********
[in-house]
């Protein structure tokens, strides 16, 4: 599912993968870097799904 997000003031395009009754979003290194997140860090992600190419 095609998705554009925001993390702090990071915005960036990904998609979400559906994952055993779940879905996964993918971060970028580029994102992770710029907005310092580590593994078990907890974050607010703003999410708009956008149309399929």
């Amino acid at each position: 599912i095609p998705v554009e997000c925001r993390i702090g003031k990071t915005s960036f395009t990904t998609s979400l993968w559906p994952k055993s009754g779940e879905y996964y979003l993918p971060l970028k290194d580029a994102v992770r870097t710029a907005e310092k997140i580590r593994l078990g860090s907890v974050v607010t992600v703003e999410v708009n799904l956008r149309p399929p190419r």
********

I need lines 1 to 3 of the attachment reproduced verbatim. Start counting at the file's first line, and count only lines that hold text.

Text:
[in-house]
């Protein structure tokens, strides 16, 4: 599912993968870097799904 997000003031395009009754979003290194997140860090992600190419 095609998705554009925001993390702090990071915005960036990904998609979400559906994952055993779940879905996964993918971060970028580029994102992770710029907005310092580590593994078990907890974050607010703003999410708009956008149309399929």
């Amino acid at each position: 599912i095609p998705v554009e997000c925001r993390i702090g003031k990071t915005s960036f395009t990904t998609s979400l993968w559906p994952k055993s009754g779940e879905y996964y979003l993918p971060l970028k290194d580029a994102v992770r870097t710029a907005e310092k997140i580590r593994l078990g860090s907890v974050v607010t992600v703003e999410v708009n799904l956008r149309p399929p190419r």